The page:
The early course and treatment of posttraumatic stress disorder in very young children: Diagnostic prevalence and predictors in hospital-attending children and a randomized controlled proof-of-concept trial of trauma-focused cognitive therapy, for 3-8 year olds

Hitchcock, Caitlin, Goodall, Benjamin, Wright, Isobel M., Boyle, Adrian, Johnston, David, Gillard, Julia, Griffiths, Kirsty, Humphrey, Ayla, McKinnon, Anna, Panesar, Inderpal K., Werner-Seidler, Aliza, Watson, Peter, Smith, Patrick, Meiser-Stedman, Richard and Dalgleish, Tim (2021) The early course and treatment of posttraumatic stress disorder in very young children: Diagnostic prevalence and predictors in hospital-attending children and a randomized controlled proof-of-concept trial of trauma-focused cognitive therapy, for 3-8 year olds. Journal of Child Psychology and Psychiatry. ISSN 0021-9630

[img]
Preview
PDF (Hitchcock ea 2021 JCPP, early course and treatment of PTSD very young children) - Published Version
Available under License Creative Commons Attribution.

Download (193kB) | Preview

Abstract

Background: The introduction of developmentally adapted criteria for posttraumatic stress disorder (PTSD) has improved the identification of ≤6-year-old children with clinical needs. Across two studies, we assess predictors of the development of PTSD in young children (PTSD-YC), including the adult-led acute stress disorder (ASD) diagnosis, and provide proof of principle for cognitive-focused therapy for this age range, with the aim of increasing treatment options for children diagnosed with PTSD-YC. Method: Study 1 (N = 105) assessed ASD and PTSD-YC diagnosis in 3- to 8-year-old children within one month and at around three months following attendance at an emergency room. Study 2 (N = 37) was a preregistered (www.isrctn.com/ISRCTN35018680) randomized controlled early-phase trial comparing CBT-3M, a cognitive-focused intervention, to treatment-as-usual (TAU) delivered within the UK NHS to 3- to 8-year-olds diagnosed with PTSD-YC. Results: In Study 1, the ASD diagnosis failed to identify any young children. In contrast, prevalence of acute PTSD-YC (minus the duration requirement) was 8.6% in the first month post-trauma and 10.1% at 3 months. Length of hospital stay, but no other demographic or trauma-related characteristics, predicted development of later PTSD-YC. Early (within one month) diagnosis of acute PTSD-YC had a positive predictive value of 50% for later PTSD-YC. In Study 2, most children lost their PTSD-YC diagnosis following completion of CBT-3M (84.6%) relative to TAU (6.7%) and CBT-3M was acceptable to recipient families. Effect sizes were also in favor of CBT-3M for secondary outcome measures. Conclusions: The ASD diagnosis is not fit for purpose in this age-group. There was a strong and encouraging signal of putative efficacy for young children treated using a cognitive-focused treatment for PTSD, and a larger trial of CBT-3M is now warranted.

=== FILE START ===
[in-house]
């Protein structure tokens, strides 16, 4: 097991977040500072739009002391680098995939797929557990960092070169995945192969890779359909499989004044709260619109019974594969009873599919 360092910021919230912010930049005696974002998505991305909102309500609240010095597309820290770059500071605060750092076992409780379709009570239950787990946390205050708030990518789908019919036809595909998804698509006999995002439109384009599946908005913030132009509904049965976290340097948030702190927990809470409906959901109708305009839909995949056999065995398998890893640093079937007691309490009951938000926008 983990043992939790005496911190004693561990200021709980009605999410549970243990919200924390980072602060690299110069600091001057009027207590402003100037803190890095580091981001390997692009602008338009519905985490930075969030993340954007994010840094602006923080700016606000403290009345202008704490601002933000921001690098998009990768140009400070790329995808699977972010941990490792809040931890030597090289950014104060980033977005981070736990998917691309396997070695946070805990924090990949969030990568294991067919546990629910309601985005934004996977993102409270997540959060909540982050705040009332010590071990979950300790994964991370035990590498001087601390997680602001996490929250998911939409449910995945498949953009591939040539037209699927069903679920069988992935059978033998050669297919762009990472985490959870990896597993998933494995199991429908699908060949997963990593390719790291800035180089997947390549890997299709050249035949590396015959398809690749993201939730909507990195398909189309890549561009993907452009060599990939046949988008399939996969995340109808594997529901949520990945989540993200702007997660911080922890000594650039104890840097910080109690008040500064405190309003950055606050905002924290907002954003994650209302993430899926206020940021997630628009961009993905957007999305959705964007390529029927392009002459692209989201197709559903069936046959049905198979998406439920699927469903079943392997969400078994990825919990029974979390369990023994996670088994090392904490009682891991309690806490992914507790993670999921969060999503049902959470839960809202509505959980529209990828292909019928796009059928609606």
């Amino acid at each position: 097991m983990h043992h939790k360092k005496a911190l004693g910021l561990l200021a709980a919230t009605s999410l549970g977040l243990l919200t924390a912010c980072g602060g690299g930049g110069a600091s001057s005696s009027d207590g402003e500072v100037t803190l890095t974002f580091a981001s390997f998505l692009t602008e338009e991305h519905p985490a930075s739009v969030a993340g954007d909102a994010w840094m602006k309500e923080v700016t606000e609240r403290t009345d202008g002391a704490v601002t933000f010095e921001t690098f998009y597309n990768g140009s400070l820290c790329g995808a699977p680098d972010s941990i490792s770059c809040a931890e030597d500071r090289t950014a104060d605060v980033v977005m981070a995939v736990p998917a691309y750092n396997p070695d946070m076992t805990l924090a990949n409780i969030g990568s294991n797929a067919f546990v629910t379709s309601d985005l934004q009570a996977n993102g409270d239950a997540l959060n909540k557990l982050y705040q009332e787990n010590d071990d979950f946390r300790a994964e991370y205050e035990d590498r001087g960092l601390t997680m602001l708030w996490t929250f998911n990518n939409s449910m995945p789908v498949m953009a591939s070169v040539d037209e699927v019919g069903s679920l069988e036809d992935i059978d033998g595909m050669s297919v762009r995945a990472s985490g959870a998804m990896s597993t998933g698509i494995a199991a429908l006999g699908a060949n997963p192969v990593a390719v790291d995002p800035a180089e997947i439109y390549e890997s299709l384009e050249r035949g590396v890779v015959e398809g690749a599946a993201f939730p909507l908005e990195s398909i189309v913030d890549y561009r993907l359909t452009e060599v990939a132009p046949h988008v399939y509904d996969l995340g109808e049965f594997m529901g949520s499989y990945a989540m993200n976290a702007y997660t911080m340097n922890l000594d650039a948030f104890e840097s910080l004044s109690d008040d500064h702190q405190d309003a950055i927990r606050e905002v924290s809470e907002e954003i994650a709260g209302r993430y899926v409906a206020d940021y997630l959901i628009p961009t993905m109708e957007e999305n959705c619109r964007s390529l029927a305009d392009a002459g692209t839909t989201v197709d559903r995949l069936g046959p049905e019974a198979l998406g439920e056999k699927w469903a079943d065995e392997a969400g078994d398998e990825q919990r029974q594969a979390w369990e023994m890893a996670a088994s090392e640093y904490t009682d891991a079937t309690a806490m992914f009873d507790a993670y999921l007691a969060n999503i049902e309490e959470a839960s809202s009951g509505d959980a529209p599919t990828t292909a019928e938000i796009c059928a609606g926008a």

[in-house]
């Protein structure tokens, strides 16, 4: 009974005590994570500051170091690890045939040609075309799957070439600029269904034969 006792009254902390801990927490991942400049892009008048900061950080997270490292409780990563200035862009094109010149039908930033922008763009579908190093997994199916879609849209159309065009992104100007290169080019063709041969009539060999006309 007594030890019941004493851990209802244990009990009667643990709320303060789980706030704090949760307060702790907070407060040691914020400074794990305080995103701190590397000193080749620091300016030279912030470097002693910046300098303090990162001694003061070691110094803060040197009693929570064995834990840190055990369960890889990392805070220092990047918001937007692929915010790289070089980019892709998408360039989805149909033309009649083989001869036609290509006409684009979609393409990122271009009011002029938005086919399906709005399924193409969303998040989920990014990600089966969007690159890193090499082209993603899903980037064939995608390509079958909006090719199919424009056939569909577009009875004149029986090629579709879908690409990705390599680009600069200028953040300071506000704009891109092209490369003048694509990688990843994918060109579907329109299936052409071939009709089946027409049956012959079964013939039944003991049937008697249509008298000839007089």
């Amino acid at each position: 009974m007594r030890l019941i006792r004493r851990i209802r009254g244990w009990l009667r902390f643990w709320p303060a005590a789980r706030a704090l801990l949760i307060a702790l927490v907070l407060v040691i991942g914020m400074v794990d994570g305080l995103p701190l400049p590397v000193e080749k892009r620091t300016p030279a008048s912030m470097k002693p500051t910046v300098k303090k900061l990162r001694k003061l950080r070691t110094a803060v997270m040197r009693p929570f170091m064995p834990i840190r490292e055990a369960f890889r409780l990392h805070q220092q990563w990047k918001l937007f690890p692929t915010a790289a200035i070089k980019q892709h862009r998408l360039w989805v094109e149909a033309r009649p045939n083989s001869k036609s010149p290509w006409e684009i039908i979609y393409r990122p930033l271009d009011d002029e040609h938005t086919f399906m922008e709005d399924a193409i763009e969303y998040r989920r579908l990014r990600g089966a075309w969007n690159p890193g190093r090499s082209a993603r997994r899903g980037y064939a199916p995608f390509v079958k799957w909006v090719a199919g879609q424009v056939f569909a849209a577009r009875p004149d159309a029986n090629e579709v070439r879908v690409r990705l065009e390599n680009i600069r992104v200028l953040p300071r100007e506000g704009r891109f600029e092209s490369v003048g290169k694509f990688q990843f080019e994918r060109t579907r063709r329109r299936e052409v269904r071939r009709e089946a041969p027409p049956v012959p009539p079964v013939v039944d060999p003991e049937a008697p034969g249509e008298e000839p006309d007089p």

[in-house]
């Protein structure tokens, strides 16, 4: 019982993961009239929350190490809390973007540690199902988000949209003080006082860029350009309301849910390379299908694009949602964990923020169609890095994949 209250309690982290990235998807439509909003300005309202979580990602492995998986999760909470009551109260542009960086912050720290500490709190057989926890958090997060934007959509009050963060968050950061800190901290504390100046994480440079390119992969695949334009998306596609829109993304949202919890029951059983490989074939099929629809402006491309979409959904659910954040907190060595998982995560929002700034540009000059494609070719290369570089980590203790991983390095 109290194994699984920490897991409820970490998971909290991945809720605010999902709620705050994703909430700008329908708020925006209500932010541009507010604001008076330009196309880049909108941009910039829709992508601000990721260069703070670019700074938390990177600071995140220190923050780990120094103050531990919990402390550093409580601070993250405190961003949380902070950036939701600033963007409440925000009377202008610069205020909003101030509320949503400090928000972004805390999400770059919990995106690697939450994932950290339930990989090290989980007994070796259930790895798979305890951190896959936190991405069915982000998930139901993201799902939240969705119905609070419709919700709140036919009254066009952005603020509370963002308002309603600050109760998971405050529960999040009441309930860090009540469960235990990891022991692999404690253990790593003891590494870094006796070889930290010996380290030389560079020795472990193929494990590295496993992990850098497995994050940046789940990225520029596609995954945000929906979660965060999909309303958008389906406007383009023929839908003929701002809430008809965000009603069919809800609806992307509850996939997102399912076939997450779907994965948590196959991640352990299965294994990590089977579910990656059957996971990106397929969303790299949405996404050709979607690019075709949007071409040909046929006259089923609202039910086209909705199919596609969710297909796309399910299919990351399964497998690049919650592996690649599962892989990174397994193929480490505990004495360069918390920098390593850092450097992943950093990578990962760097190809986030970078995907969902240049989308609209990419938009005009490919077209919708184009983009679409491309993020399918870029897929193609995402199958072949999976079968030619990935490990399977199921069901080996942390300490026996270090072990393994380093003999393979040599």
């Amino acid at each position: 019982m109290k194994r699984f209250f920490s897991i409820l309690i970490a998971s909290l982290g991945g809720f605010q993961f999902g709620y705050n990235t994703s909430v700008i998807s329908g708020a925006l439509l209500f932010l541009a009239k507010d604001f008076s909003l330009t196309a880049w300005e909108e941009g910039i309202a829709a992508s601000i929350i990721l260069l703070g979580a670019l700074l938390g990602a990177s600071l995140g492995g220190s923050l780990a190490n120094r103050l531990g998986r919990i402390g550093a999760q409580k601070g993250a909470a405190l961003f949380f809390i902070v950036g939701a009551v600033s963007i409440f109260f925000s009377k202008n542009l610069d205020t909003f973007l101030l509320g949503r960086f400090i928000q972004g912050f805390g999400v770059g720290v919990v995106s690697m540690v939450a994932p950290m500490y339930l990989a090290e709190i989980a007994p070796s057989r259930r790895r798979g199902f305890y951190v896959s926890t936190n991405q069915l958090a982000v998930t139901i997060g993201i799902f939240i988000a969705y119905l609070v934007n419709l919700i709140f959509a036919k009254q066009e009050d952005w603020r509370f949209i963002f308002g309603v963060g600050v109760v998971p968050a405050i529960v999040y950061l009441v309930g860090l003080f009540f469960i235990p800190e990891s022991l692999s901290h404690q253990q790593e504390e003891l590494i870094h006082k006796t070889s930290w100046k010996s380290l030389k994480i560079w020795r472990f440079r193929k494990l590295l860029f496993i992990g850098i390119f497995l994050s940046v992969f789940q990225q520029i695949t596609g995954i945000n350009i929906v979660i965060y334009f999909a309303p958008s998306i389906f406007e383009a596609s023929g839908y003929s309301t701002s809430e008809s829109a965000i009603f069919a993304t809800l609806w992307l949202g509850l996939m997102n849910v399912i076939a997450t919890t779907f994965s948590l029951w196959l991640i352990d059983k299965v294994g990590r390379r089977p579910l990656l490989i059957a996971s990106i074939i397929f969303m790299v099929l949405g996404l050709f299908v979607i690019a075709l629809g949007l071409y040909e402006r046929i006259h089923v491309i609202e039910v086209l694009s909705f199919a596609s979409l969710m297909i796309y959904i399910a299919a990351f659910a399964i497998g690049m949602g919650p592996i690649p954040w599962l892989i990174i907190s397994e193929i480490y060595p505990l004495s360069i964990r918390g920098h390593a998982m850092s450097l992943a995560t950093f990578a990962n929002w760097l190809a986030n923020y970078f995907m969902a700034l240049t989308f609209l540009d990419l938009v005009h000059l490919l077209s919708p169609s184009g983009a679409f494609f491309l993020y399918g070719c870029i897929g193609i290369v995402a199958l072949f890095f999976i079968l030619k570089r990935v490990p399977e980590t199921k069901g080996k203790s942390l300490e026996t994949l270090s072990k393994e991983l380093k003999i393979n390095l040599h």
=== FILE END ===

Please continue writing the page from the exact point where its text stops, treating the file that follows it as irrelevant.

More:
Item Type: Article
Uncontrolled Keywords: posttraumatic stress disorder,cognitive behavioral therapy,randomized control trial,young children,pediatrics, perinatology, and child health,developmental and educational psychology,psychiatry and mental health,sdg 3 - good health and well-being ,/dk/atira/pure/subjectarea/asjc/2700/2735
Faculty \ School: Faculty of Medicine and Health Sciences > Norwich Medical School
Related URLs:
Depositing User: LivePure Connector
Date Deposited: 27 Apr 2021 23:45
Last Modified: 30 Sep 2021 16:26
URI: https://ueaeprints.uea.ac.uk/id/eprint/79885
DOI: 10.1111/jcpp.13460

Actions (login required)

View Item View Item